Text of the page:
Enolia Pettigen McMillan, educator, civil rights activist, and community leader was born in Willow Grove, Pennsylvania.
At the age of three, her family moved in search of improved educational opportunities, to Maryland, where her father purchased a small farm to provide for his family. During those early days, the Pettigens were poor but were rich in aspirations for their children, instilling in them the conviction that it was possible to succeed at any task if one worked hard and persevered.
Upon completing her public education in segregated schools and finding no first rate college in Maryland which admitted Blacks, McMillan enrolled at Howard University in Washington, D.C. She commuted to school for four years because she was unable to pay the cost of board and lodging. A scholarship awarded to her by the Epsilon Chapter of Alpha Kappa Alpha Sorority - the first one so awarded - helped finance her undergraduate training. In 1926, she received a Bachelor of Arts degree in education and immediately began her teaching career.
As the years passed, she became interested in advanced training but found that most local graduate schools were closed to Blacks. She commuted to Columbia University, and while studying there she began to seriously question the inequities in the Maryland public education system and decided that this issue would be the foundation of her master's thesis. Her thesis, entitled "Factors Affecting Secondary Education in the Counties in Maryland," furnished a basis for attacks on Maryland's racist dual school system with its unequal school terms, salary scales, curricula, etc. This thesis had far-reaching consequences. On the one hand, her efforts to effect change resulted in her election as President of the Maryland State Colored Teachers' Association and as Regional Vice-President of the National Association of Colored Teachers. On the other hand, her professional career suffered greatly, resulting in McMillan being denied the promotions she deserved in the Baltimore City School System.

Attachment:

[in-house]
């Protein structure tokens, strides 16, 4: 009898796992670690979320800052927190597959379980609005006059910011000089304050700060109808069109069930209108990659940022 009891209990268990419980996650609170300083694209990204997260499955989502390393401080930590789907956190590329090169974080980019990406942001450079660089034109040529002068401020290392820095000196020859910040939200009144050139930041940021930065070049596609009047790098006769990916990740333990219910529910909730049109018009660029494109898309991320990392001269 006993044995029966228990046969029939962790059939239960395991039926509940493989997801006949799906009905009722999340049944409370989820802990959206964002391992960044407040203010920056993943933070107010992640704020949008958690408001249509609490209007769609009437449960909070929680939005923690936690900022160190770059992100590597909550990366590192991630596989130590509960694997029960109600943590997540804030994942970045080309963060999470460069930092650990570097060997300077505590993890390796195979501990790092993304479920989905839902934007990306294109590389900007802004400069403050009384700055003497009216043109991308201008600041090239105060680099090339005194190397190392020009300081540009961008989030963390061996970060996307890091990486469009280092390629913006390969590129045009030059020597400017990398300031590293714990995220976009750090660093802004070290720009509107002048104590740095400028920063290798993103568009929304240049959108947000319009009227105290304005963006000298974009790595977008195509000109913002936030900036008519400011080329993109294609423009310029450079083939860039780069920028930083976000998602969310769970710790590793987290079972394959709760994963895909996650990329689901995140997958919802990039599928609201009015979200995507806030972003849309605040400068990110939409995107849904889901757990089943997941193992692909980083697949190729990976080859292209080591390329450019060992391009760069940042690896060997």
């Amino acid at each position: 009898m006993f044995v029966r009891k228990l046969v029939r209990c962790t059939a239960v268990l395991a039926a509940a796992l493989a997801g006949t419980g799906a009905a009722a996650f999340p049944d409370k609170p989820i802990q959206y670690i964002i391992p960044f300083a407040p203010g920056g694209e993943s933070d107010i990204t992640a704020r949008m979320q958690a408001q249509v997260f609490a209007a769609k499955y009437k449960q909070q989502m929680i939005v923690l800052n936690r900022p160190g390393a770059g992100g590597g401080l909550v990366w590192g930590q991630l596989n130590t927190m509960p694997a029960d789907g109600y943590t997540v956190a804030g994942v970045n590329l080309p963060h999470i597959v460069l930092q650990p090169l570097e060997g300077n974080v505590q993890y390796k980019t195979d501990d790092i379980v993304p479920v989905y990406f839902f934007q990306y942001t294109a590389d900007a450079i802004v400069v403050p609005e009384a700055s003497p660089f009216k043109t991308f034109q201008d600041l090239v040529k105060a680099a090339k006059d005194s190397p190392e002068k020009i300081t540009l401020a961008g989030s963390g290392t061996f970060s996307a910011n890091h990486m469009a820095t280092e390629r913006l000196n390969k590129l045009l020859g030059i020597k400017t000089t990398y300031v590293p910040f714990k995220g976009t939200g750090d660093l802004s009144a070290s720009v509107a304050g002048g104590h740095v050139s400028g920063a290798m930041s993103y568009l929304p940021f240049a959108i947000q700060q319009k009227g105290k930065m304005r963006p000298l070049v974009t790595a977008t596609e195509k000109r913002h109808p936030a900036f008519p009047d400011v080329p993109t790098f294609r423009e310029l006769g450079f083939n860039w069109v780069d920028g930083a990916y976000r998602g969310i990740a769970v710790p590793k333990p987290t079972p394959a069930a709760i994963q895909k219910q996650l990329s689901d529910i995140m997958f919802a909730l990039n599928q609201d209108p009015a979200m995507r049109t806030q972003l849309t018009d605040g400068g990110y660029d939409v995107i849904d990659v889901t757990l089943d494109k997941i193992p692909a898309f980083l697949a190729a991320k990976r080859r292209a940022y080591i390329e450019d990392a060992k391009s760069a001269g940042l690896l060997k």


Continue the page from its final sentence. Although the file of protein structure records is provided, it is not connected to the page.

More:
In 1969, one year after retiring from the Baltimore City Public Schools, she assumed the presidency of the Baltimore Branch of the National Association for the Advancement of Colored People (NAACP). The NAACP was established in 1909 in response to the mounting tide of legalized racism. From its inception, it was the primary voice and chief proponent of human equality for Black Americans. In 1976, the National Office was threatened with bankruptcy as a result of a suit levied against it in connection with a 1966 boycott of white merchants in Port Bigson, Mississippi. McMillan led the fight in Maryland by launching a fundraising drive to help defray expenses. Her efforts resulted in the Baltimore Branch raising the largest local contribution.
In 1984, McMillan was elected national president of the
NAACP, a position she held until just recently. She feels that although
many good laws have been passed, "The NAACP must appeal to the young
of today and make them aware of what young people were able to do
and show them exactly how much of what has been done is being undone."
She continues her work in education as a member of the Board of Regents
of Morgan State University and has served many other groups and
numerous awards and citations for her activities.